2014 in review

The WordPress.com stats helper monkeys prepared a 2014 annual report for this blog.

Here’s an excerpt:

The Louvre Museum has 8.5 million visitors per year. This blog was viewed about 130,000 times in 2014. If it were an exhibit at the Louvre Museum, it would take about 6 days for that many people to see it.

Click here to see the complete report.

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Helpful contact information for healthcare premium assistance programs.

Due to Connor’s diagnosis of tuberous sclerosis complex, he qualified for Katie Beckett Medicaid (known as TEFRA in some states). He is eligible for that program based solely on his medical condition. Parent finances are not a consideration. It acts as a secondary insurance, picking up a lot of what isn’t covered by our primary insurance. It is the reason we are able to get him so much therapy. As a result of qualifying for Medicaid, he also qualifies for the Health Insurance Premium Payment Program (HIPP). It assists with the monthly cost of the premium of our private insurance we get through my husband’s employer by reimbursing us on a monthly basis. Basically, it’s cheaper for the state to make sure we are able to keep our private insurance, rather than lose it and resort to full Medicaid.

We had recently been Googling to try and figure out whether a couple other states had similar programs to HIPP and were struggling to find the information. My husband was surprised to find a list of all states with such programs in his recent benefits enrollment package. I thought I’d post the contact information in case others were not aware of the possibility of applying for this program. We were lucky that Connor’s early intervention coordinator is really good about letting us know about various programs, but I meet a lot of people that have no idea. Hope this is helpful to other special needs families.

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We had to use Diastat for the first time today.

There is no rhyme or reason to seizures. It’s enough to make you insane. There can be good periods then bad periods with no explanation, no known triggers or med changes.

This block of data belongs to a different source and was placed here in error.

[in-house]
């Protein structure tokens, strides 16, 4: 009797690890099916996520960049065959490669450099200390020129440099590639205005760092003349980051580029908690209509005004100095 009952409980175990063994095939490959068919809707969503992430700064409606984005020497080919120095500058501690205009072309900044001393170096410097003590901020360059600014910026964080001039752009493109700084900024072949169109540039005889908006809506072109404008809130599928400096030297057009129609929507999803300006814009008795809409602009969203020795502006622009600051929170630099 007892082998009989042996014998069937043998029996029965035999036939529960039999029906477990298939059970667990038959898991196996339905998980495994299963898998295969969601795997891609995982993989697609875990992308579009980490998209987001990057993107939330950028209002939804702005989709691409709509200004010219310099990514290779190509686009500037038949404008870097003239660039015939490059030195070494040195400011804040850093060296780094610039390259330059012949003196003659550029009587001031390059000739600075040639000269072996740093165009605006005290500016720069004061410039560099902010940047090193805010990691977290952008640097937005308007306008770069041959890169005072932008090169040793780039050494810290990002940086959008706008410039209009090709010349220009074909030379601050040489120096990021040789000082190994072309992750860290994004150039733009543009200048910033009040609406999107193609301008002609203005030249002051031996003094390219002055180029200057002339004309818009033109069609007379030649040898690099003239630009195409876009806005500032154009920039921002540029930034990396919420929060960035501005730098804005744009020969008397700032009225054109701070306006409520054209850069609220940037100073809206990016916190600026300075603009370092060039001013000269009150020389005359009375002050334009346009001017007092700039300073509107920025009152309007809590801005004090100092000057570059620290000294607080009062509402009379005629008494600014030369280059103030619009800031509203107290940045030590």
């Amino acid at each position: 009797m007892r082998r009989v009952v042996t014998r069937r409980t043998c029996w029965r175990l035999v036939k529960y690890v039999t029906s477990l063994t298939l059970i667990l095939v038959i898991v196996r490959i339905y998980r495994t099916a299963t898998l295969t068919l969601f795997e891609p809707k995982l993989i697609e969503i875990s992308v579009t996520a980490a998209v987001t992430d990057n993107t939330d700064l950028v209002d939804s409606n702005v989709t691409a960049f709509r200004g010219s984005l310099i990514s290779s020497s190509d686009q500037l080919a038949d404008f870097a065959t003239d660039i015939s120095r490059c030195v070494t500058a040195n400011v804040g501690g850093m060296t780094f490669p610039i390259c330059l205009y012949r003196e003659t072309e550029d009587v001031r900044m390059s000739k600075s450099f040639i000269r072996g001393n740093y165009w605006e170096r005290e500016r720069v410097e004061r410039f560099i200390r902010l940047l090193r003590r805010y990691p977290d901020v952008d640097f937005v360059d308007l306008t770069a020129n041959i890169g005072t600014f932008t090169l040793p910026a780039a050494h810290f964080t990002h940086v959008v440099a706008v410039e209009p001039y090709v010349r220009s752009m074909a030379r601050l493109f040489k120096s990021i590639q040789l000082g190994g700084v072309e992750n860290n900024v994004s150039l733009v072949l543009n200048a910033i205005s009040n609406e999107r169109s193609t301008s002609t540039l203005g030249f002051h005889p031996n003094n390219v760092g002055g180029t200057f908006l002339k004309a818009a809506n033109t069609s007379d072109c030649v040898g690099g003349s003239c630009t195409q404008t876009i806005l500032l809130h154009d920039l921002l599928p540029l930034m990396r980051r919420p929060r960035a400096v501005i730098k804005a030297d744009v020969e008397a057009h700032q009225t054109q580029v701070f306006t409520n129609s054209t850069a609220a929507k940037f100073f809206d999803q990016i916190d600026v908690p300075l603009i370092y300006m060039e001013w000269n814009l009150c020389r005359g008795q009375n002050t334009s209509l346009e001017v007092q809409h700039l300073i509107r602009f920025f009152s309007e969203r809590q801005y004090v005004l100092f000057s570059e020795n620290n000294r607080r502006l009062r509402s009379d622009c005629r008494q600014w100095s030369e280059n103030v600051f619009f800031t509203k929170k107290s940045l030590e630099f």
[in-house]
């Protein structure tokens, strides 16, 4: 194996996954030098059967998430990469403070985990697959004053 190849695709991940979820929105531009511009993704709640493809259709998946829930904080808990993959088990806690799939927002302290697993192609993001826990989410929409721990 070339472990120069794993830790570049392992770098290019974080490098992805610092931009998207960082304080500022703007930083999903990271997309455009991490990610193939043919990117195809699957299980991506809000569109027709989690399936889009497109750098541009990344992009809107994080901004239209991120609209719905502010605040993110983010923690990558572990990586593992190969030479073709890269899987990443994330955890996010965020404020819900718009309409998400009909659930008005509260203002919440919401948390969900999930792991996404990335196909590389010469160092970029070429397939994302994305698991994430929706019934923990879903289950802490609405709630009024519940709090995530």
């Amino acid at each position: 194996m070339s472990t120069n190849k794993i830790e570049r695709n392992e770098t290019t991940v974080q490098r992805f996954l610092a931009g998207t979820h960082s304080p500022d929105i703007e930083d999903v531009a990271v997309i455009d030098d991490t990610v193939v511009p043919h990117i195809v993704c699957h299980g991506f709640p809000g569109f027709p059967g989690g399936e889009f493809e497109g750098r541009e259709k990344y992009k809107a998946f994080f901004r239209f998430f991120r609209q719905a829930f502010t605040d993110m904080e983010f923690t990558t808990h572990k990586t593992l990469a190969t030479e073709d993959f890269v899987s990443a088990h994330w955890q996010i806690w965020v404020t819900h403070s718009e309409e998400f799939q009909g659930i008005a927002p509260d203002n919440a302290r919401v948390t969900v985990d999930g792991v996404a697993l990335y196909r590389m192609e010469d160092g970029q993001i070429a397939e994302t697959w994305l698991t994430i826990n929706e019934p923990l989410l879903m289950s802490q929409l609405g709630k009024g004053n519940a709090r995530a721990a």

A little before 1 a.m. this morning Chris and I had an idea we were about to have a day with an unexplained seizure increase. Connor’s Emfit alerted us to a convulsive seizure a little before 1 am. He doesn’t set off the monitor every night, but when he does, we typically see seizures from 4 a.m. on. Right off the bat we knew it would be a funky night if he was having a seizure that early.

We put him in bed with us and slept until the next rough one at 4:52 a.m. Then he had another one at 5:46. Then 6:59. But shortly after, they clustered and he had four in half an hour. It was totally unlike him. We had never had to use Diastat before, which is why I think we hesitated longer than more seasoned parents would have, but we administered it at 7:30 a.m. It was an easier and smoother process than I had built it up to be in my head through all those years I had to be trained to use it as a teacher (I never actually had to administer it while working, and never could have dreamed at the time I would ever have a prescription for it in my house). For those not familiar, Diastat is an emergency med used to stop status seizures (ones that won’t stop) and clusters of seizures and is administered rectally.

Connor slept on the couch with me for two hours afterward, and amazingly, woke up perky happy and raring to go. He did have one shorter seizure shortly after waking (sleep cycles are his big trigger) but it was much shorter than the previous ones, and not long after, he was up and moving around again.

I’m so baffled by seizures and their effect. Connor had nine convulsive seizures throughout the night, required emergency meds, yet wakes up ready to antagonize the dog and terrorize the Christmas tree. But sometimes he has days where he is weak and struggling to walk or eat because of seizures we can barely see or can’t see at all.

I know many parents that believe the full moon triggers more seizures. I never gave it much thought, but last night was a full moon… Who knows? Hopefully we are done seizing for the day. Connor is currently shrieking at Paw Patrol and testing how far he can toss his milk between sips AKA being himself, so fingers crossed the rest of the day will be good.

We did finally get word that he will be starting Epidiolex in early February. I wish it was sooner, but I’m grateful we get to try it so I won’t complain. Fingers crossed it will provide relief.

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